Col. Santos Benavides
Hispanics served in Confederate units such as the Benavides Regiments, commanded by Colonel Santos Benavides and the 10th Texas Cavalry,
commanded by Major Leonides M. Martin.
According to the historian Jerry Don Thompson, significant numbers of Hispanics also served in the 55th Alabama Infantry, Manigault's Battalion of South Carolina Artillery, 6th Missouri Infantry, the Chalmetle Regiment of Louisiana Infantry, and the Second Texas Mounted Rifles. Other Confederate unites which contained large numbers of Hispanics included Vigil's Independent Companies - Cavalry, the Louisiana Zouaves 1st Florida Cavalry, the Spanish Legion of the European Brigade, the Spanish Guard (part of the Home Guard of Mobile, Alabama), and four independent New Mexico militia companies known by their commanders names (Gonzales, Martinez, Tafolla, and Perea). Also see 1st Florida Cavalry, Confederate Army and Captain Joseph De La Garza Confederate Army from San Antonio.
An estimated 2,550 fought in the ranks of the Confederacy.
After the hasty retreat of the bulk of the Confederate forces from the lower Rio Grande Valley, the only sizable Rebel force remaining to defend the area around Laredo, Texas was commanded by Colonel Santos Benavides. This unit was better known as the "Benavides Regiment."
Santos Benavides, the son of José Jesús and Margarita (Ramón) Benavides, was born on November 1, 1823 in Laredo, Texas. and was a great-great-grandson of Tomas Sanchez de la Barrera y Garza who founded Laredo. As a young man he first tasted the sting of battle during Mexico's Federalist-Centralist wars which ravaged the Rio Grande Valley from 1838 to 1840. In 1856 he became Major of Loredo and at the time of the Civil War, he had become a leading politician and financial figure in the area. He rose quickly in the Confederate ranks from Captain to Colonel. Commanding his own regiment, he was the highest ranking Mexican-American in the Confederate Army. although Generals Hamilton Lee, Slaughter, and Magruder recommended promotion for Benavides to Brigadier General, Colonel John "Rip" Ford was against such a decision, feeling it would diminish his role in the Rio Grande exploits.
In March of 1864, Confederate brigadier General Hamilton P. Lee asked Colonel benavides to ride to Brownsville to save the 100 man post which was under siege from elements of the Union's XIII Corps. Included in this group was the 2nd Texas Union Calvary, a Brownsville unit newly formed of Unionist Mexican-Texans. the 33rd Calvary commanded by Colonel Benavides rose to the occasion, and drove the Union forces back. A month after General Robert E. Lee surrendered to Ulysses S. Grant at Appamatox, the Civil War ended for Santos Benavides, his two courageous brothers, and the Mexican-Texans of the Lone Star State. "Tejanos" (As the Mexican Americans from Texas are called) had been among the first to take up arms for the Confederacy and were among the last to surrender.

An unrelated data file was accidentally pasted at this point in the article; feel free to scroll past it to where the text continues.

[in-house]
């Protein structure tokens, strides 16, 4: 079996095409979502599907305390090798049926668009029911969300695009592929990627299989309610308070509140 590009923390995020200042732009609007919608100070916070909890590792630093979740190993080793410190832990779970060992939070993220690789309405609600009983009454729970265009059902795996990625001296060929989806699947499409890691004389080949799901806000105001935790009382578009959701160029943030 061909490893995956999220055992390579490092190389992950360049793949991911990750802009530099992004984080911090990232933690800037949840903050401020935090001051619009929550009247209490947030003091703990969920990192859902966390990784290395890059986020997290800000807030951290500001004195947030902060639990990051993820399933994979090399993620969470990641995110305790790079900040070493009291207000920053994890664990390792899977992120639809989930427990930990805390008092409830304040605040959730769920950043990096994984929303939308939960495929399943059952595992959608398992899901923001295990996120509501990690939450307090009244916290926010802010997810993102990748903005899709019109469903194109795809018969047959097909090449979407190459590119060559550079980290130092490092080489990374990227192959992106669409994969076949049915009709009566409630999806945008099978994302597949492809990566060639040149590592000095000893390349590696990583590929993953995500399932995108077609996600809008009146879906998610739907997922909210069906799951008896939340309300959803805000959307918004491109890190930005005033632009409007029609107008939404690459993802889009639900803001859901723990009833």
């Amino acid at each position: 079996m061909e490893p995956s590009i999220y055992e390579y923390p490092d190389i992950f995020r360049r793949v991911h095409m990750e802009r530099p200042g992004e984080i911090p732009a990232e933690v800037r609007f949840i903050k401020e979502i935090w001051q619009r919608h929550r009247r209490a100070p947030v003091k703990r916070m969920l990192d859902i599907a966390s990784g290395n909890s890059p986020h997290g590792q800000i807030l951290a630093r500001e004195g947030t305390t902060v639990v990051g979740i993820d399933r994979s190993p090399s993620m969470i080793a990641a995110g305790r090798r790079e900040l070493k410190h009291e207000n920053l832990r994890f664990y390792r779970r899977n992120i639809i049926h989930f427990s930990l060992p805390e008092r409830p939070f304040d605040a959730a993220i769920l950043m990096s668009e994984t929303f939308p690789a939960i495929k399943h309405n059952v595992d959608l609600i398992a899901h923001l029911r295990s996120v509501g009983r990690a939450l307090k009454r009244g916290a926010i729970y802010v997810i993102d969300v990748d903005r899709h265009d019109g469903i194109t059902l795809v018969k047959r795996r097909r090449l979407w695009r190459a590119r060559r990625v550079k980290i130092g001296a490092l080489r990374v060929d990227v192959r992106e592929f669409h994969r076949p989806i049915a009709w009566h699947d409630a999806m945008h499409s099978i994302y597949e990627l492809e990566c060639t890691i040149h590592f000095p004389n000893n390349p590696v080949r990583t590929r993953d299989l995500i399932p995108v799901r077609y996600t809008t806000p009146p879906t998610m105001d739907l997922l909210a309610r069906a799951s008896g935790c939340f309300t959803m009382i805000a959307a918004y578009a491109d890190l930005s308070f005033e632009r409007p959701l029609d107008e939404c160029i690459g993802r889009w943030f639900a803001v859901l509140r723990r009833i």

Note: It should not be forgotten that many more Hispanics served as non-commissioned officers and enlisted men. It should be emphasized that since Confederate records are frequently fragmentary, this list of officers
certainly is not complete. The following includes officers serving in State units as well as those in regular CSA units. A few names may appear twice, if they served in more than one unit, been promoted, or if there were two soldiers by the same name. For a much more complete listing of Hispanic Confederates
(officers and enlisted men), see a roster (ninety pages) compiled by Cuban exile, John O'Donnell-Rosales, (also a descendant of a Hispanic Confederate and member of the SCV). It has been called "a must for genealogist", especially if Texas, Lousiana, and Florida are your areas of interest. To get your own copy,
order from: Clearfield Company, Inc., 200 E. Eager Street, Baltimore, MD 21202 or call (410) 625-9004. Request book number 9362. "You can send a check or call and use your credit card. Cost is $18.00 plus shipping ($3.50 first book, $1.25 each additional book). MD add 5% sales tax, MI add 6% sales tax.". (Ordering
information given only as a courtesy, we make no benefit from sales)
One special addition to this list, even though he has no Hispanic last name, is the Cuban revolutionary journalist John Thrasher, who was Superintendant of the Confederate Press Association. He had an American father and a Cuban mother. This and other information on Hispanic Confederates comes from Sterling Price Camp member Darryl Brock. Like John Thrasher, Darryl is of mixed Anglo-Hispanic roots (Puerto Rico) and has taken up the pen for the cause of the South. His upcoming book, "Hispanics of the Gray and Blue", due out in 1999, will bring light on a subject that has been far too long neglected. His fact sheet, by the same title, is a preview of some of that material.
2nd Lt. Julien J. Acosta, Co I 8th Florida Infantry
Hispanic Surnamed Missouri Confederates
Pvt. Ferdinand Alvarez is listed as serving in both Co A, Boone's Reg't, Missouri Mounted Infantry and Co. G, 9th Missouri Infantry. Ferdinand